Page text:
Academics are as interested as companies in understanding the business case for sustainability. Actually, they often dig even deeper as evident in a new paper entitled “Do Actions Speak Louder Than Words? The case of CSR.” Written by Olga Hawn and Prof. Ioannis Ioannou, this paper explores not if CSR affects financial performance, but rather under what conditions.
While the literature concludes that ESG (environmental/social/governance) actions have a statistically significant positive effect on financial performance, past research has not fully examined the mechanisms that could moderate this relationship. Ioannou and Hawn focus on a very interesting aspect of this relationship – the differential impact of symbolic and substantive CSR actions on the market value of firms, and its dependency on the level of the firm’s prior CSR-based intangible assets. The results are quite surprising and even a bit troubling.
First, let’s clarify the difference between symbolic and substantive CSR actions. According to the authors, symbolic actions “usually represent ceremonial conformity or compliance.” It can be an announcement on establishing an ethics committee all the way to “window dressing” or greenwashing efforts that are designed to give the appearance of action, while allowing the companies to continue with business as usual.
Substantive CSR actions, on the other hand, “represent realized role performance: the organization undertakes real actions to meet the expectations of those societal actors upon which it depends for critical resources.” These actions often require significant changes in core practices, or even long-time commitments and investments. Unilever’s Sustainable Living Plan and M&S’s Plan A would be two outstanding examples of such actions.
The authors were interested not just in the different impact of these two types of activities on the value of a firm, but also in the way this impact is influenced by prior CSR-based assets, which basically represent the cumulative results of undertaking CSR actions in the past (for example, Timberland has quite a few CSR assets, while ExxonMobil not so much). Why exactly? Well, first the authors believe this is a variable that makes a difference and second, it has not been well researched.
Using a sample that included 10,400 observations based on 2,261 unique firms across 7 years (2002 to 2008), the authors investigated four hypotheses. The first two were:
1. The higher the CSR assets, the higher the effect that symbolic ESG actions will have on firm performance, and vice versa.
2. The higher the CSR assets, the lower the effect that substantive ESG actions will have on firm performance, compared to symbolic actions, and vice versa.
The authors explain that the logic behind these somewhat parallel hypotheses is that for firms with higher CSR assets, substantive ESG actions will be relatively less beneficial compared to symbolic ESG actions “a) because external constituents face higher monitoring and verification costs, and b) because external constituents will be more likely to expect and to rely on symbolic ESG actions for their value assessments.”
These hypotheses might raise an eyebrow or two – after all, why would investors value symbolic CSR over substantive CSR in the case of a company with a CSR reputation, when the former providers lesser value to the company than the latter? Yet, the authors found that “symbolic actions have a higher impact on market value in the presence of higher intangible assets.”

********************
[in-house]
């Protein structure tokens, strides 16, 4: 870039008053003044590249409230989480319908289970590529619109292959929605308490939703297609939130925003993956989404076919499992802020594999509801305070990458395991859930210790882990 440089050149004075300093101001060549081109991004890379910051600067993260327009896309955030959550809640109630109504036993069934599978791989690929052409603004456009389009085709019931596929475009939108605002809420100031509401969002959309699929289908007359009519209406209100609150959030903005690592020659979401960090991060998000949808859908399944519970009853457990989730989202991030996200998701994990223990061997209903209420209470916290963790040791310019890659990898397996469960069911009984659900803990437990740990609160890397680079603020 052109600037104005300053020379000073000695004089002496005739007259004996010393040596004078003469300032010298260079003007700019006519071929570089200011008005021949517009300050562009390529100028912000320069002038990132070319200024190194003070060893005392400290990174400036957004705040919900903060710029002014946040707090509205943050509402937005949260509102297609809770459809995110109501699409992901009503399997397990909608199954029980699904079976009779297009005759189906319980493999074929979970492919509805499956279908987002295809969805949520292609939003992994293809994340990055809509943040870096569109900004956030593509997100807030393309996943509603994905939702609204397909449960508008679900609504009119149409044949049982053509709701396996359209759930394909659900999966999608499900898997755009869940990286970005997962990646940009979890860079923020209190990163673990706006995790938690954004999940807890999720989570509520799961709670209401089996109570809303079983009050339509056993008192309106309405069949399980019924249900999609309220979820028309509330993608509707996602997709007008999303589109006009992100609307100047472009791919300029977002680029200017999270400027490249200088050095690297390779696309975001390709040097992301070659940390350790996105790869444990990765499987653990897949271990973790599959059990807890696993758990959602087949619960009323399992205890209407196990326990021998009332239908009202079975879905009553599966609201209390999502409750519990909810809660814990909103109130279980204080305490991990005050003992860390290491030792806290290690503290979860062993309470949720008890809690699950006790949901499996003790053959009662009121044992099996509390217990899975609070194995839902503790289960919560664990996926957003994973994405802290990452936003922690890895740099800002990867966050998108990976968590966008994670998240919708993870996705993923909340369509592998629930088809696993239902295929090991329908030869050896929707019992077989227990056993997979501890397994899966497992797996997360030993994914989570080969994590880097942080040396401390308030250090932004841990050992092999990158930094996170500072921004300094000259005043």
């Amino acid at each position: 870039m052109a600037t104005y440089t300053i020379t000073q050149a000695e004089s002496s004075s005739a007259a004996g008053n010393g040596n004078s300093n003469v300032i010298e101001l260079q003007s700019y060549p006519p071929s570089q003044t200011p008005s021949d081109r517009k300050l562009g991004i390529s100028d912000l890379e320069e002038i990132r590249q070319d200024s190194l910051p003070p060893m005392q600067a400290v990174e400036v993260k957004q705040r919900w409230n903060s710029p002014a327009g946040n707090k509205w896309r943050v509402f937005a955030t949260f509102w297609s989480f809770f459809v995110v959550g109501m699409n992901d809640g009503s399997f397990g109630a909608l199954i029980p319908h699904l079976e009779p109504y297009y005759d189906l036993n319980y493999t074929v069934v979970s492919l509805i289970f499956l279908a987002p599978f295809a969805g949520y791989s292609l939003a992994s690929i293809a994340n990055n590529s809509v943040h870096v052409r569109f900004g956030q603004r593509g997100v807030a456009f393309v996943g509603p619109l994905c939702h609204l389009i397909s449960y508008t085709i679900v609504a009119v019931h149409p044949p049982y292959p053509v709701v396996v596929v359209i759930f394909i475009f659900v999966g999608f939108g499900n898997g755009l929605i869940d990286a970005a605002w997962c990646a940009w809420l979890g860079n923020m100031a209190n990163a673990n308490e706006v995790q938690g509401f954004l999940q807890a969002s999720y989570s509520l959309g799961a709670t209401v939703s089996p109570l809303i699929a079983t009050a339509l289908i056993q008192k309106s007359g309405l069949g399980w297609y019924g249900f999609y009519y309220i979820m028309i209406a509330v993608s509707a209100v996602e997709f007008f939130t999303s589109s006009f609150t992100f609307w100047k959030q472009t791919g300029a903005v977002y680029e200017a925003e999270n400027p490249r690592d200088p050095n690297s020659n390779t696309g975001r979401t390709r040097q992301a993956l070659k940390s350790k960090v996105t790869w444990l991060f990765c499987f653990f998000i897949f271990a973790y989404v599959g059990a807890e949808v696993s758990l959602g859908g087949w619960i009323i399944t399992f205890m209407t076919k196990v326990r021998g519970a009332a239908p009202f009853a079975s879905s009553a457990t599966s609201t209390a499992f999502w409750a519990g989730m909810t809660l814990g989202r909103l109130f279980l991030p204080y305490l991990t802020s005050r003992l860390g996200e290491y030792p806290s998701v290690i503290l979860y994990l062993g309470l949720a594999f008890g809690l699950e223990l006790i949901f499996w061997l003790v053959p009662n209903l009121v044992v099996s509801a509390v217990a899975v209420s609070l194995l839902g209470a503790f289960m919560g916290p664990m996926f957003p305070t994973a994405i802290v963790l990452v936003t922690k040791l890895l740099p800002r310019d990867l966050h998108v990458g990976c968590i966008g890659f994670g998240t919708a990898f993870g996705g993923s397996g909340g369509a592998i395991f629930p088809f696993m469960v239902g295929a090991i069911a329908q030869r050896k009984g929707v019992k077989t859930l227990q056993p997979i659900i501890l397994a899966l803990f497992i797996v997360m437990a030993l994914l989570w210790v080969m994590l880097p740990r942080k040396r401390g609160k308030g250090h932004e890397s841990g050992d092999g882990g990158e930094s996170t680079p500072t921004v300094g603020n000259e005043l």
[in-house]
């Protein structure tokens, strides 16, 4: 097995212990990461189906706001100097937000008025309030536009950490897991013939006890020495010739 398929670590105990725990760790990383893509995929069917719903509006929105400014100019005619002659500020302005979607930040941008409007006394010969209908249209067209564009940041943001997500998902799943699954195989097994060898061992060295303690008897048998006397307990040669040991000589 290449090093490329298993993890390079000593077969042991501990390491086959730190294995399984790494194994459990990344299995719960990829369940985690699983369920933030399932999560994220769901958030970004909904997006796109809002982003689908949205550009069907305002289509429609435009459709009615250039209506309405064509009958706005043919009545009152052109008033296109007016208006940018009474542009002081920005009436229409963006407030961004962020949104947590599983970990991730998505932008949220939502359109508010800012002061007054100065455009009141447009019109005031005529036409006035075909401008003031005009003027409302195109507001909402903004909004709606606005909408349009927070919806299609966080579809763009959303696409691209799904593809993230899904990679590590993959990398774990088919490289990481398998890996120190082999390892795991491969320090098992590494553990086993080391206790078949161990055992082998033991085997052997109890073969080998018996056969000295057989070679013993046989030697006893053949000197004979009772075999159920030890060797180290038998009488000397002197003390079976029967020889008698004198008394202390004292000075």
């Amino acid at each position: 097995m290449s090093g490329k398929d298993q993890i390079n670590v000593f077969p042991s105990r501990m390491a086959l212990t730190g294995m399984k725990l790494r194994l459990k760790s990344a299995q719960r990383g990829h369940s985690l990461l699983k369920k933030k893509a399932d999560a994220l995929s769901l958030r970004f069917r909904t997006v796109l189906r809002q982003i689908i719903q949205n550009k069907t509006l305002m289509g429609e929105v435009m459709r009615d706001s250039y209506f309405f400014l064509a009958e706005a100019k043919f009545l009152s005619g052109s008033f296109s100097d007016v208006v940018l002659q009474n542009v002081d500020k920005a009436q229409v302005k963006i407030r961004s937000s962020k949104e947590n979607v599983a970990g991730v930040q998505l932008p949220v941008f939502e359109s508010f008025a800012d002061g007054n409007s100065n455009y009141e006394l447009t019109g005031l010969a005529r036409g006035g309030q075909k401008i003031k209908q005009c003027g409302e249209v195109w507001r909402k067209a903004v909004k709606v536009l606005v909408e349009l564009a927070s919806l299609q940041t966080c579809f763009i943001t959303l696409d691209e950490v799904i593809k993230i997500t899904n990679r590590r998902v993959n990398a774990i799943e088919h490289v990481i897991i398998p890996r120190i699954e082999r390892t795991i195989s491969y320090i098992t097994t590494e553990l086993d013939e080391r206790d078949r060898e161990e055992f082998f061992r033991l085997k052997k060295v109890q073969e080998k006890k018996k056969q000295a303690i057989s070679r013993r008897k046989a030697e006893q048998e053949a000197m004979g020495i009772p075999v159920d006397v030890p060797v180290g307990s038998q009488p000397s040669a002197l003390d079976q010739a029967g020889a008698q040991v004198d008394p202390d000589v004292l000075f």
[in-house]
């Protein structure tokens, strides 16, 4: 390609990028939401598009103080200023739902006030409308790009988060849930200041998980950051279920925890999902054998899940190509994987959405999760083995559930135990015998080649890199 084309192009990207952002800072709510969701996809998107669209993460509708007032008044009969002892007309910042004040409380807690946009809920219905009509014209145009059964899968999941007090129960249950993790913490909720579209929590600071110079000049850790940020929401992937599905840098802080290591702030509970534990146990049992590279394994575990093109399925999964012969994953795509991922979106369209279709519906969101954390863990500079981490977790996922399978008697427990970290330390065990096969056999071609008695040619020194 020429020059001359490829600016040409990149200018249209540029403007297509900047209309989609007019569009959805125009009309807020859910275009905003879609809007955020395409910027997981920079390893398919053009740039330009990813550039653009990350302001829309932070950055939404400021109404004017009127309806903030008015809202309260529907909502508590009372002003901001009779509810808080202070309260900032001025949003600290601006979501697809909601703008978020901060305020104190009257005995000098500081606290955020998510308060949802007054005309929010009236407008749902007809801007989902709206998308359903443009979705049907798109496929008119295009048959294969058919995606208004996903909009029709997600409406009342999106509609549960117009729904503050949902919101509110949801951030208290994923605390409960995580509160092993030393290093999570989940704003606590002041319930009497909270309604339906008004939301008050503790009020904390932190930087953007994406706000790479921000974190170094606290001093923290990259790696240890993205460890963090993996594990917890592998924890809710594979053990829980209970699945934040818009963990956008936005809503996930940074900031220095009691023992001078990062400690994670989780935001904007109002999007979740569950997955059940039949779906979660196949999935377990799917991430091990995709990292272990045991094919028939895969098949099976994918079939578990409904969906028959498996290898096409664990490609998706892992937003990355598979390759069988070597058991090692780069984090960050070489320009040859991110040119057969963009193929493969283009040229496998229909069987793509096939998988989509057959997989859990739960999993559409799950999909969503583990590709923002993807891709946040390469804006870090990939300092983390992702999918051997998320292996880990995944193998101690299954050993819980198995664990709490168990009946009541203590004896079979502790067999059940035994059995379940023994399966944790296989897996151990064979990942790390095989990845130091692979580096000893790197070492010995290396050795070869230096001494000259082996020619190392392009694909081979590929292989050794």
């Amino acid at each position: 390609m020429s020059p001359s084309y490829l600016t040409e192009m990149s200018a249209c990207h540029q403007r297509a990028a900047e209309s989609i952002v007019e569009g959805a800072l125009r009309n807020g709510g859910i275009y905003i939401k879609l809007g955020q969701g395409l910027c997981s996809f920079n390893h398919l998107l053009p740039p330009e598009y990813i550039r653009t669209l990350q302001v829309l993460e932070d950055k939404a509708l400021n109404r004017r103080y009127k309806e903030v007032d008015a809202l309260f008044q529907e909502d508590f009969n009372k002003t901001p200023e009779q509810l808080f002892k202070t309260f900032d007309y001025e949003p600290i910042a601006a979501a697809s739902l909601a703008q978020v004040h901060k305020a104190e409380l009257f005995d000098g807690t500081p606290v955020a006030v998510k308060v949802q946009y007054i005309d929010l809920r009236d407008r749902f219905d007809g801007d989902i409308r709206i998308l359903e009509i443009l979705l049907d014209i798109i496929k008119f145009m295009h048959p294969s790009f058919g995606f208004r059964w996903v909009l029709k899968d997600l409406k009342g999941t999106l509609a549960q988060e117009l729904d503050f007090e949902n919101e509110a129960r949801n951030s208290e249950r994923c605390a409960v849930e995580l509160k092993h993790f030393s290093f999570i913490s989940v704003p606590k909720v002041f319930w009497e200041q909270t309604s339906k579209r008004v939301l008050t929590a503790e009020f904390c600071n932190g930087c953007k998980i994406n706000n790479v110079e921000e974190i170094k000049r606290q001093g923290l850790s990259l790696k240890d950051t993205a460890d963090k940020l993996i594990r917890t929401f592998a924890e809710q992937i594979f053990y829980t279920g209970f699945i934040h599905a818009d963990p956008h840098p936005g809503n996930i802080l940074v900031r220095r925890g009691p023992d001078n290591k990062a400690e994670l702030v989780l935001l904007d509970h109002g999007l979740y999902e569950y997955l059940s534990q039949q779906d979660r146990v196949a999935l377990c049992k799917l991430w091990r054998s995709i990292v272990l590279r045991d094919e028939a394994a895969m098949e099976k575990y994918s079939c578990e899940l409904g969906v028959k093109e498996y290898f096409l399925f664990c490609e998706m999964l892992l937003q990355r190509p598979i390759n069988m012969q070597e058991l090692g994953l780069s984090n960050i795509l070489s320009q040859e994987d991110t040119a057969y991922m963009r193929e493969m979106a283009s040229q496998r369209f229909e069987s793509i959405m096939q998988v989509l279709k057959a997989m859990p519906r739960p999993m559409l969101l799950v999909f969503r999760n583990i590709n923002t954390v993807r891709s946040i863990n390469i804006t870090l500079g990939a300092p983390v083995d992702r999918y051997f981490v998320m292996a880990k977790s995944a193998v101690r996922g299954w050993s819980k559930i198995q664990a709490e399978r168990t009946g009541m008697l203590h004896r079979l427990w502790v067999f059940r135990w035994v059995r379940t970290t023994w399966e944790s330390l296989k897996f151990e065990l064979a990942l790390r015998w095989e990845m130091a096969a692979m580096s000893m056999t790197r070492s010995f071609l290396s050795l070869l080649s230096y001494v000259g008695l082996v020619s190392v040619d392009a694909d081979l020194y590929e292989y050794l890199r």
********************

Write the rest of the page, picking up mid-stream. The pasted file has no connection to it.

The other two hypotheses related to the question of what happens whenever a firm engages in both types of activities:
3. The larger the gap between symbolic and substantive ESG actions, the higher its effect on firm performance, and vice versa.
4. The higher the coupling between substantive and symbolic ESG actions (i.e. their interaction), the higher its effect on firm performance, and vice versa.
The authors found that a larger gap between symbolic and substantive actions has a higher positive effect on firm performance. In addition, the more firms engage in both types of actions, the higher the value accumulating to the firm.
The bottom line of this research, especially with regards to the first two hypotheses is bit troubling. It sends a message to CSR executives that in order to achieve higher market value they need to get engaged in symbolic CSR actions when the intangible assets of their firms are high, at least in the short term. In other words, the message to all the Unilevers, Timberlands, Pumas and other CSR leaders that in the short run making a greater CSR effort can actually hurt them in terms of value, and that symbolic actions might be preferable.
My only concern with this conclusion is that without a long-term view it might provide a somewhat misleading guidance. Similarly, you won’t be surprised to find that companies may not benefit in the short-term for taking CSR actions compared to ‘business as usual’ – does it mean that companies would be better off not taking these steps at all? Probably not if the benefits in the long-term outweigh the costs the in the short-term. So should CSR executives make decisions based only on short-term observations? I doubt that. What do you think?
Raz Godelnik is the co-founder of Eco-Libris, a green company working to green up the book industry in the digital age. He is an adjunct faculty at the University of Delaware’s Business School, CUNY SPS and the New School, teaching courses in green business and new product development.